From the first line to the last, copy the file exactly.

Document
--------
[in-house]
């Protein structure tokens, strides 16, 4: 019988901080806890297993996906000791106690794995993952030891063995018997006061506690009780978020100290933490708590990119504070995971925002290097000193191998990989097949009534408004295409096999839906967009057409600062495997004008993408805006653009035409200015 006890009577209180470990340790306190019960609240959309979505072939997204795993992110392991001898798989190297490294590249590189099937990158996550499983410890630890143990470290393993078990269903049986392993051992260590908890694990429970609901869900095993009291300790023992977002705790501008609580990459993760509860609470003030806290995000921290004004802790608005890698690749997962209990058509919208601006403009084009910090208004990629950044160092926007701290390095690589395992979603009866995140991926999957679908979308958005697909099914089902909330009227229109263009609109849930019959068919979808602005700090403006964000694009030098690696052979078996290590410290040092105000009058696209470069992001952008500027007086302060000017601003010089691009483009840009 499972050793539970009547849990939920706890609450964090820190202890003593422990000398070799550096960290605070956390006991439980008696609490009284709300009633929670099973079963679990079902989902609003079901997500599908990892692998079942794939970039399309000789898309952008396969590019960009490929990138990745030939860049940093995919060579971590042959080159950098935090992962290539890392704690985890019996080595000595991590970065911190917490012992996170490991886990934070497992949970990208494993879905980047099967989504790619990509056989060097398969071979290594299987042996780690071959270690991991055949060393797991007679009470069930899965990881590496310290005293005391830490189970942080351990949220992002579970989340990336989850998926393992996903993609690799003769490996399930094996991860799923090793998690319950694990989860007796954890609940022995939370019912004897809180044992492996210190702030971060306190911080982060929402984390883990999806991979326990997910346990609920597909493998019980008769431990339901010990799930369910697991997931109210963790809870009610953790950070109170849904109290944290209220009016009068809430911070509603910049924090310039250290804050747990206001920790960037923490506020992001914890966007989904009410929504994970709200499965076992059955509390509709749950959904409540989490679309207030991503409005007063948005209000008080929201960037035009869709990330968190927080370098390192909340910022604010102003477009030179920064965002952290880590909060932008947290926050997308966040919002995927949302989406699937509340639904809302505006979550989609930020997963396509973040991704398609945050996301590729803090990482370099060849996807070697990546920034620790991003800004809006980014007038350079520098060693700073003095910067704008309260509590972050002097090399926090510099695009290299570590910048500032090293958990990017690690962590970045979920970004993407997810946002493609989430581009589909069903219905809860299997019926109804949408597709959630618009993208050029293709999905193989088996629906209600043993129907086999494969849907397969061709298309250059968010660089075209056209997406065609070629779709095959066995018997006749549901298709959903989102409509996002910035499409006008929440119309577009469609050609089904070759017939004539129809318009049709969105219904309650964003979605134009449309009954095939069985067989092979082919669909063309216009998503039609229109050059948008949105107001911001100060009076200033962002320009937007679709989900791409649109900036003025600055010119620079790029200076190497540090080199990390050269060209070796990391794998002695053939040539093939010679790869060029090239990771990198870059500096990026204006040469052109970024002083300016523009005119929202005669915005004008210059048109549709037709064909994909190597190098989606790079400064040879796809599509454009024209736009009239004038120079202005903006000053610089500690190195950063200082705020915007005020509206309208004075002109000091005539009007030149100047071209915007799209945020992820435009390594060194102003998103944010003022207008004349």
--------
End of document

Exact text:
[in-house]
């Protein structure tokens, strides 16, 4: 019988901080806890297993996906000791106690794995993952030891063995018997006061506690009780978020100290933490708590990119504070995971925002290097000193191998990989097949009534408004295409096999839906967009057409600062495997004008993408805006653009035409200015 006890009577209180470990340790306190019960609240959309979505072939997204795993992110392991001898798989190297490294590249590189099937990158996550499983410890630890143990470290393993078990269903049986392993051992260590908890694990429970609901869900095993009291300790023992977002705790501008609580990459993760509860609470003030806290995000921290004004802790608005890698690749997962209990058509919208601006403009084009910090208004990629950044160092926007701290390095690589395992979603009866995140991926999957679908979308958005697909099914089902909330009227229109263009609109849930019959068919979808602005700090403006964000694009030098690696052979078996290590410290040092105000009058696209470069992001952008500027007086302060000017601003010089691009483009840009 499972050793539970009547849990939920706890609450964090820190202890003593422990000398070799550096960290605070956390006991439980008696609490009284709300009633929670099973079963679990079902989902609003079901997500599908990892692998079942794939970039399309000789898309952008396969590019960009490929990138990745030939860049940093995919060579971590042959080159950098935090992962290539890392704690985890019996080595000595991590970065911190917490012992996170490991886990934070497992949970990208494993879905980047099967989504790619990509056989060097398969071979290594299987042996780690071959270690991991055949060393797991007679009470069930899965990881590496310290005293005391830490189970942080351990949220992002579970989340990336989850998926393992996903993609690799003769490996399930094996991860799923090793998690319950694990989860007796954890609940022995939370019912004897809180044992492996210190702030971060306190911080982060929402984390883990999806991979326990997910346990609920597909493998019980008769431990339901010990799930369910697991997931109210963790809870009610953790950070109170849904109290944290209220009016009068809430911070509603910049924090310039250290804050747990206001920790960037923490506020992001914890966007989904009410929504994970709200499965076992059955509390509709749950959904409540989490679309207030991503409005007063948005209000008080929201960037035009869709990330968190927080370098390192909340910022604010102003477009030179920064965002952290880590909060932008947290926050997308966040919002995927949302989406699937509340639904809302505006979550989609930020997963396509973040991704398609945050996301590729803090990482370099060849996807070697990546920034620790991003800004809006980014007038350079520098060693700073003095910067704008309260509590972050002097090399926090510099695009290299570590910048500032090293958990990017690690962590970045979920970004993407997810946002493609989430581009589909069903219905809860299997019926109804949408597709959630618009993208050029293709999905193989088996629906209600043993129907086999494969849907397969061709298309250059968010660089075209056209997406065609070629779709095959066995018997006749549901298709959903989102409509996002910035499409006008929440119309577009469609050609089904070759017939004539129809318009049709969105219904309650964003979605134009449309009954095939069985067989092979082919669909063309216009998503039609229109050059948008949105107001911001100060009076200033962002320009937007679709989900791409649109900036003025600055010119620079790029200076190497540090080199990390050269060209070796990391794998002695053939040539093939010679790869060029090239990771990198870059500096990026204006040469052109970024002083300016523009005119929202005669915005004008210059048109549709037709064909994909190597190098989606790079400064040879796809599509454009024209736009009239004038120079202005903006000053610089500690190195950063200082705020915007005020509206309208004075002109000091005539009007030149100047071209915007799209945020992820435009390594060194102003998103944010003022207008004349």